The high cost of food on campus has traditionally garnered disdain from McGill’s student body. Without the flexibility of a meal plan, many students struggle to find coffee and snacks on campus at a price that won’t break the bank. The Arts Undergraduate Society’s (AUS) SNAX is one of few campus food sources that aims to provide a solution to this.
“SNAX is a student-run café that operates out of Leacock,” Holly Hilts, U3 Arts and assistant manager of SNAX, explained. “Our mandate is to be a green, not-for-profit opportunity for students to have jobs on campus and to have affordable snacks.”
In order to uphold the latter part of their mandate, SNAX keeps its prices low by not increasing them to any higher than they need to in order to sustain themselves.
“The amount that we spend on our products, we don’t try and gain more from that,” Hilts said. “We sell it very close to the price that we receive it at [….] If people are looking for vegan products or anything like that, they’re probably used to higher prices.”
In addition to operating with the average student’s budget in mind, SNAX provides employment opportunities that give students a source of income and invaluable work experience, something that many students struggle to find on McGill campus.
“We have a mandate to employ Arts students,” Emma Green, U3 Arts and SNAX manager, explained. “[However,] we can only employ so many students, and I find the frequency with which I receive applications to be troublingly indicative of a lack of student jobs on campus."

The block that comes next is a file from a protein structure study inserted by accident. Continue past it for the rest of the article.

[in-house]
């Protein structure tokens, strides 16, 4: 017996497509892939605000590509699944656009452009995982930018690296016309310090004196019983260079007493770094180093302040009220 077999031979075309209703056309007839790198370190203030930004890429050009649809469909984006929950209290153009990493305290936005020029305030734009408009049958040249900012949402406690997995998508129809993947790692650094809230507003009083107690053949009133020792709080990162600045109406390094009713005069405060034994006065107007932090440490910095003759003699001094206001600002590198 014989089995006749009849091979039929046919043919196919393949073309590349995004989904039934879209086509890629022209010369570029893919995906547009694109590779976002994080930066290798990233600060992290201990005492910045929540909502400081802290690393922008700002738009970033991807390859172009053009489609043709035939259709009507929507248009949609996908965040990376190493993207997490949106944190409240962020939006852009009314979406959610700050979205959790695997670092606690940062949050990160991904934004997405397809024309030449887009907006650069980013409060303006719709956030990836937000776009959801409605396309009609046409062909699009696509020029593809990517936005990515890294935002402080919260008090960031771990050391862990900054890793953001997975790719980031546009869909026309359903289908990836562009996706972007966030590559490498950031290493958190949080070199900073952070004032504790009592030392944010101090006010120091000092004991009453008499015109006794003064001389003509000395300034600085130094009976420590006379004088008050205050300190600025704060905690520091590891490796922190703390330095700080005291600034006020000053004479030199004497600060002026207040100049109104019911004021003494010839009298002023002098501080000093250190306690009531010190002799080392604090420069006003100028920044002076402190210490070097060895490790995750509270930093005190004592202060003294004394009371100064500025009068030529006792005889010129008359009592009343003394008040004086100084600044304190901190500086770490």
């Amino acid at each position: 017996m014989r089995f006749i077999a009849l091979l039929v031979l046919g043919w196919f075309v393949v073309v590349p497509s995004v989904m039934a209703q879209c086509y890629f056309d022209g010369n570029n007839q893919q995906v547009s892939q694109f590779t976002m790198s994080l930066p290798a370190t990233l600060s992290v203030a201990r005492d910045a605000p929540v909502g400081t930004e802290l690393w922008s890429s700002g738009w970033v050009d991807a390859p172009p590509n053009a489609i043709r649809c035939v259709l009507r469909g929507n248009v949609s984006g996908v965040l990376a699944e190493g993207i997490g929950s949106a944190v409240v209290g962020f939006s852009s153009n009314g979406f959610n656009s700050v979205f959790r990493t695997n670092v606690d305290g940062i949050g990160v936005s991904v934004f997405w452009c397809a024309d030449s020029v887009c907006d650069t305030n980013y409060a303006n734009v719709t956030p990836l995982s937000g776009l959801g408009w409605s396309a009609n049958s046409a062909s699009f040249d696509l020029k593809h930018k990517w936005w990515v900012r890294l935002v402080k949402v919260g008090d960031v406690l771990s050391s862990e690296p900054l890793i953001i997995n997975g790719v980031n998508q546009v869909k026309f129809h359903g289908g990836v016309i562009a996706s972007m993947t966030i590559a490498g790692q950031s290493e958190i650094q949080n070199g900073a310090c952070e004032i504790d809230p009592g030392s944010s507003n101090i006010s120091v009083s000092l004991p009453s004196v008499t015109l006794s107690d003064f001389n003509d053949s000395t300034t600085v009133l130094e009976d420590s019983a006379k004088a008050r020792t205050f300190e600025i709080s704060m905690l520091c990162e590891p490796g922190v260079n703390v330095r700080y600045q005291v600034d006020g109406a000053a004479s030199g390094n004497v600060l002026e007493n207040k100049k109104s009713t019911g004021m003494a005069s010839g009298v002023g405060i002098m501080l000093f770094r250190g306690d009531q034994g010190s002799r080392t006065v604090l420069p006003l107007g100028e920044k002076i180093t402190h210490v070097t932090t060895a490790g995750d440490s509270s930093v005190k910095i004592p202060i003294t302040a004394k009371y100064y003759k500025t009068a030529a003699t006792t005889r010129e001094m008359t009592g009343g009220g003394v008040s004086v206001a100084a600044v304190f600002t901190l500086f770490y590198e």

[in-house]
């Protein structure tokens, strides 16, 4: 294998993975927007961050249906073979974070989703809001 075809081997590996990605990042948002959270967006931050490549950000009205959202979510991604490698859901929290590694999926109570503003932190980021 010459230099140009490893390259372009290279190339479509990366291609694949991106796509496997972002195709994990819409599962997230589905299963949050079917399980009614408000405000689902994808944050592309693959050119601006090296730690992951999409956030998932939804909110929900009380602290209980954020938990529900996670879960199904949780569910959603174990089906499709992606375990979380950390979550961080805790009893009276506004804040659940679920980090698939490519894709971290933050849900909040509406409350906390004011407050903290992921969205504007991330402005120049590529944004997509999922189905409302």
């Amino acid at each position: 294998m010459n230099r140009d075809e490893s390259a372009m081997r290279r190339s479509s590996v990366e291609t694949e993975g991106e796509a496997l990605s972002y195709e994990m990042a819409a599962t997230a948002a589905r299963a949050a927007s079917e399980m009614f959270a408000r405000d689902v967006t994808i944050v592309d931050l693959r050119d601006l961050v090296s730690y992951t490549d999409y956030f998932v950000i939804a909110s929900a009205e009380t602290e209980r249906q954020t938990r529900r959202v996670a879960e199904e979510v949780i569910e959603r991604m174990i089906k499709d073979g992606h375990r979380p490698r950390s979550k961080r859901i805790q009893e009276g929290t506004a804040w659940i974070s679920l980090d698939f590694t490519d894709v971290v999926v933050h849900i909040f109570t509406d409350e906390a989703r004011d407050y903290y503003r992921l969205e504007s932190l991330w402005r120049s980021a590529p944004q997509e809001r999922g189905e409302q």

Another central tenet of SNAX’s mandate is to limit its own carbon footprint as an organization, and to provide environmentally-conscious students with a source on campus to purchase goods that lower their own carbon footprints.
“We have a few core environmental initiatives,” Green said. “We’re committed to working towards greater sustainability through the materials we use, the distributors and foods we sell, and the projects we carry out. We only provide compostable disposable cups [….] We try to favour local companies, not just to support Montreal business, but also to limit the amount of travel involved in getting these products from their distributor to SNAX. We also try to seek fair trade, organic, and vegetarian/vegan products.”
Along these lines, one of SNAX’s biggest attractions is its “Bring Your Own Mug” deal, in which a large coffee from local Cafe Santropol is discounted from $1.75 to $1 if students provide their own reusable mug. To discourage students from using non-reusable products like paper coffee cups, SNAX also sells its own travel mugs and prices its plastic goods strategically.
“We price water bottles a little bit higher to discourage people from waste,” Hilts said. “We charge for plastic utensils—just little things like that to shove people toward bringing re-usable products.”